• 3.
    Jamroskovic, Jan
    et al.
    Umeå University, Faculty of Medicine, Department of Medical Biochemistry and Biophysics.
    Doimo, Mara
    Umeå University, Faculty of Medicine, Department of Medical Biochemistry and Biophysics.
    Chand, Karam
    Umeå University, Faculty of Science and Technology, Department of Chemistry.
    Obi, Ikenna
    Umeå University, Faculty of Medicine, Department of Medical Biochemistry and Biophysics.
    Kumar, Rajendra
    Umeå University, Faculty of Science and Technology, Department of Physics. Umeå University, Faculty of Science and Technology, Department of Chemistry.
    Brännström, Kristoffer
    Umeå University, Faculty of Medicine, Department of Medical Biochemistry and Biophysics.
    Hedenström, Mattias
    Umeå University, Faculty of Science and Technology, Department of Chemistry.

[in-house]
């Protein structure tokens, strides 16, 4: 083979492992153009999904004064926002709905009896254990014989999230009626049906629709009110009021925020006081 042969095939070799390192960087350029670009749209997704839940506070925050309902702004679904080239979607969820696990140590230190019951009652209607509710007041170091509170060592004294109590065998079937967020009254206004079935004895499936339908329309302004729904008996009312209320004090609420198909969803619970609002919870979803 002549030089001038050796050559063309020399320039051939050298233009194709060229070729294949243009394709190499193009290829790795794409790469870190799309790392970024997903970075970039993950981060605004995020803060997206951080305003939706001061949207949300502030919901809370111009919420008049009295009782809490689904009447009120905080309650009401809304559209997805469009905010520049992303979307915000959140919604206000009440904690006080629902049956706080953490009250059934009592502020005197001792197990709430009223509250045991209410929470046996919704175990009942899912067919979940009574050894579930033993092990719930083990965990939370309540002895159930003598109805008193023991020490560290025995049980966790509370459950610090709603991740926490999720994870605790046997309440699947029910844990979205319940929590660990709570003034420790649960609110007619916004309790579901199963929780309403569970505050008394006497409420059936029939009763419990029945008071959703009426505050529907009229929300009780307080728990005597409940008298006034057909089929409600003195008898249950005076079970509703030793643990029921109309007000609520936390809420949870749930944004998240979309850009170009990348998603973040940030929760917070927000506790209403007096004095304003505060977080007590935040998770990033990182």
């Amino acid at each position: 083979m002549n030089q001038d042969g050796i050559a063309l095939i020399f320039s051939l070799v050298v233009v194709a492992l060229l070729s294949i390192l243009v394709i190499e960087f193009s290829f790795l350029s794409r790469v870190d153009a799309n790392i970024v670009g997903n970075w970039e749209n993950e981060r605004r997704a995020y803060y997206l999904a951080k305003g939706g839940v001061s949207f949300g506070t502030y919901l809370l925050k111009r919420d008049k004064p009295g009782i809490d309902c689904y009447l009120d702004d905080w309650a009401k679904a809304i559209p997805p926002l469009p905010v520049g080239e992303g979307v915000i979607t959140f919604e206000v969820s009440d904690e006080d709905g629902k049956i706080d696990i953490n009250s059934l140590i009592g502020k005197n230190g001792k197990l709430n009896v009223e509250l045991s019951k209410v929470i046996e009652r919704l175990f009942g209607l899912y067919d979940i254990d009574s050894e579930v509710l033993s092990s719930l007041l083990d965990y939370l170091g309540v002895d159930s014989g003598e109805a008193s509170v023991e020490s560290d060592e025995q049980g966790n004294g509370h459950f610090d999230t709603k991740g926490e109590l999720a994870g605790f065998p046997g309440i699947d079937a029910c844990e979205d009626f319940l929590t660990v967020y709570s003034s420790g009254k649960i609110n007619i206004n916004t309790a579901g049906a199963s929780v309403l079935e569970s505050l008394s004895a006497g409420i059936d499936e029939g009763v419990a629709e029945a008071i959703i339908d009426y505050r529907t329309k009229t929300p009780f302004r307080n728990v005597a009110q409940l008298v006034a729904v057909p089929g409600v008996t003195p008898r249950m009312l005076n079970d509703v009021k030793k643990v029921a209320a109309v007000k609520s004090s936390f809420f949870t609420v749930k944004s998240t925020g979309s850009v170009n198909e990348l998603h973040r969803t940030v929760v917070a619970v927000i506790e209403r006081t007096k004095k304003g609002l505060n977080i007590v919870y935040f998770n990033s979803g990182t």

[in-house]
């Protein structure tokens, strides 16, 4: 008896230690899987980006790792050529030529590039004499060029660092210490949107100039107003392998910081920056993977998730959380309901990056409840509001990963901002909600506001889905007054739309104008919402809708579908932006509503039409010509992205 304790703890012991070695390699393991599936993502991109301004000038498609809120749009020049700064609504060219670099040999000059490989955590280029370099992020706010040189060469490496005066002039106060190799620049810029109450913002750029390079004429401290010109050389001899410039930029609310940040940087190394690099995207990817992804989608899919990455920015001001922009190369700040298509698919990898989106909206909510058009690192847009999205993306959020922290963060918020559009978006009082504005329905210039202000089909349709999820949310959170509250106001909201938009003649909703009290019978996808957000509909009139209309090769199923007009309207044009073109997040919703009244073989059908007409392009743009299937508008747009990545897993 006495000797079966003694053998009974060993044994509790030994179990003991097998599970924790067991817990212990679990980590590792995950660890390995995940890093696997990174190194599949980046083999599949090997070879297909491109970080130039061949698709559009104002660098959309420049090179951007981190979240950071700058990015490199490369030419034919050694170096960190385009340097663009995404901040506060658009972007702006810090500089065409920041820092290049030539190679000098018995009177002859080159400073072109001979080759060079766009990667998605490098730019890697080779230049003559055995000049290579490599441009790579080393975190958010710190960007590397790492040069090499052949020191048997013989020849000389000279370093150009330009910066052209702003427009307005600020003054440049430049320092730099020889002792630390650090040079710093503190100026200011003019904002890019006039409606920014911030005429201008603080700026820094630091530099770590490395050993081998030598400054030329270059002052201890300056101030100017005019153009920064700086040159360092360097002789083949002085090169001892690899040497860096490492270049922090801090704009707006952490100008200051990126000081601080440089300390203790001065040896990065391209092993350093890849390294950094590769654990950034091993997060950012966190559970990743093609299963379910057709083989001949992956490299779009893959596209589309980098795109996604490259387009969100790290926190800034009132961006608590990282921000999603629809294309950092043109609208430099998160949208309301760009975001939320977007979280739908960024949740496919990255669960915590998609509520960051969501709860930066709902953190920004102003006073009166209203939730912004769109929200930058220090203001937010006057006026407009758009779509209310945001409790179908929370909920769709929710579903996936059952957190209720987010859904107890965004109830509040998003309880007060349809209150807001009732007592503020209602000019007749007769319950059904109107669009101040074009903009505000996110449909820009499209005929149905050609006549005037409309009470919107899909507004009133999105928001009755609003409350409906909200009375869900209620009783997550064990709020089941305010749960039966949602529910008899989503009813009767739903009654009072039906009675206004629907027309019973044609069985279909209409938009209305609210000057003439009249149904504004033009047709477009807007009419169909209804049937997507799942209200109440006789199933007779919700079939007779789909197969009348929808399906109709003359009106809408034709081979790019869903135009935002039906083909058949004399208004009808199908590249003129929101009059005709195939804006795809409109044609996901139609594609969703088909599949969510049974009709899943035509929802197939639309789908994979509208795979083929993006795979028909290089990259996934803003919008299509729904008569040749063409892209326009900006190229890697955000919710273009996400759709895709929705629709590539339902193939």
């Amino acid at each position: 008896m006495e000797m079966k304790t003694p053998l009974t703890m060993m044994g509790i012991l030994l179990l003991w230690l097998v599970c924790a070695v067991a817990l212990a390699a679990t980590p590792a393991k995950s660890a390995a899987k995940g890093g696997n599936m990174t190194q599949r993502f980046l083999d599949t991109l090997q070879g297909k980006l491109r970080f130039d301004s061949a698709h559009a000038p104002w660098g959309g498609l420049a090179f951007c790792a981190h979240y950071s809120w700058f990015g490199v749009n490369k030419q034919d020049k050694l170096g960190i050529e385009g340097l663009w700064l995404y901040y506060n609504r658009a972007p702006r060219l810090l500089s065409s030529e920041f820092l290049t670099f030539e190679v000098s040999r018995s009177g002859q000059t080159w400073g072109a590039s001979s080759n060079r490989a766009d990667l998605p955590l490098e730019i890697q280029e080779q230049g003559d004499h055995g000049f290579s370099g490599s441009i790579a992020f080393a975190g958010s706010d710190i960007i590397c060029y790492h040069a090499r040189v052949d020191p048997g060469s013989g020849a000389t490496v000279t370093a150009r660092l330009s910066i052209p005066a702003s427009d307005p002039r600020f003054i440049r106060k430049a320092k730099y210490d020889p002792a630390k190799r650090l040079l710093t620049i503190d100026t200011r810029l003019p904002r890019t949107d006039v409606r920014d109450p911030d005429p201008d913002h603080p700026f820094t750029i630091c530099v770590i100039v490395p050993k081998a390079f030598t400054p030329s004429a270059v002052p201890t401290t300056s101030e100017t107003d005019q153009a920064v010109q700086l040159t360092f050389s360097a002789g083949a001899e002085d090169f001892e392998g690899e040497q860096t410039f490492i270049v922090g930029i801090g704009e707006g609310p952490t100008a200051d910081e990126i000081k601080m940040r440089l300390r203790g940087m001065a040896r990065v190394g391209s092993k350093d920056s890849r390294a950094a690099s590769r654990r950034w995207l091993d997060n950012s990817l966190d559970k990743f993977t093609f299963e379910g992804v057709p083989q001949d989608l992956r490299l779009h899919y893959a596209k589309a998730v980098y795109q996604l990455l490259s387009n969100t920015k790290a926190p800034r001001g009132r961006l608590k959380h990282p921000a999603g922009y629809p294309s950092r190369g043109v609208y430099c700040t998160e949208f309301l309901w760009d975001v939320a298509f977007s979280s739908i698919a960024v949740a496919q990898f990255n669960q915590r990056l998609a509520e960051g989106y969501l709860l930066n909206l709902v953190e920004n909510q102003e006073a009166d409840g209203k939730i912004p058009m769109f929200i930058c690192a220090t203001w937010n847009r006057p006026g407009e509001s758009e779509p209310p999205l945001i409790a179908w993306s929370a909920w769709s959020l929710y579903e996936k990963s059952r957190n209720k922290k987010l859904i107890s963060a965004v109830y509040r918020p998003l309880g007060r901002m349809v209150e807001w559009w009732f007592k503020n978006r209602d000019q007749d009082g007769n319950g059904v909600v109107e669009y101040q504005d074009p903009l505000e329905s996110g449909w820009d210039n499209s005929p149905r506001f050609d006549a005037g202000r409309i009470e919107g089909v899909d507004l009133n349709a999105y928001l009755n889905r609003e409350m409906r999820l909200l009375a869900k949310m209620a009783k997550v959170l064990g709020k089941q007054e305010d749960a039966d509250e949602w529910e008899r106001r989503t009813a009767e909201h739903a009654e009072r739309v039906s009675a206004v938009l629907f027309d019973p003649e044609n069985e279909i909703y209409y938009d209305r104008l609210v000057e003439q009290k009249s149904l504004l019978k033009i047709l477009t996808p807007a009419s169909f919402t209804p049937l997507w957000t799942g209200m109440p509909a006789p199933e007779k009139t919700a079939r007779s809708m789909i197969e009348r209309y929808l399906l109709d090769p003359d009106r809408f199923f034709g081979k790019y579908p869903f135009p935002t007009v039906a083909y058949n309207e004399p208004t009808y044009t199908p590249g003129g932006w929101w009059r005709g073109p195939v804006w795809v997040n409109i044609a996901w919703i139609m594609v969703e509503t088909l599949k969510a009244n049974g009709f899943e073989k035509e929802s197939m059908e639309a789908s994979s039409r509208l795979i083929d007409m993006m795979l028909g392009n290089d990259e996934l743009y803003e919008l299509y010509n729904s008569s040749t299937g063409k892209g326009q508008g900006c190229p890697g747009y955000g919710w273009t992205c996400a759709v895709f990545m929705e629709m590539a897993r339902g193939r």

Das, Rabindra Nath
    Umeå University, Faculty of Science and Technology, Department of Chemistry.
    Akhunzianov, Almaz
    Umeå University, Faculty of Medicine, Department of Medical Biochemistry and Biophysics. Institute of Fundamental Medicine and Biology, Kazan Federal University, Kazan 420008, Russia.
    Deiana, Marco
    Umeå University, Faculty of Medicine, Department of Medical Biochemistry and Biophysics.
    Kasho, Kazutoshi
    Umeå University, Faculty of Medicine, Department of Medical Biochemistry and Biophysics.
    Sulis Sato, Sebastian
    Umeå University, Faculty of Medicine, Department of Medical Biochemistry and Biophysics.
    Pourbozorgi-Langroudi, Parham
    Umeå University, Faculty of Medicine, Department of Medical Biochemistry and Biophysics.
    Mason, James E.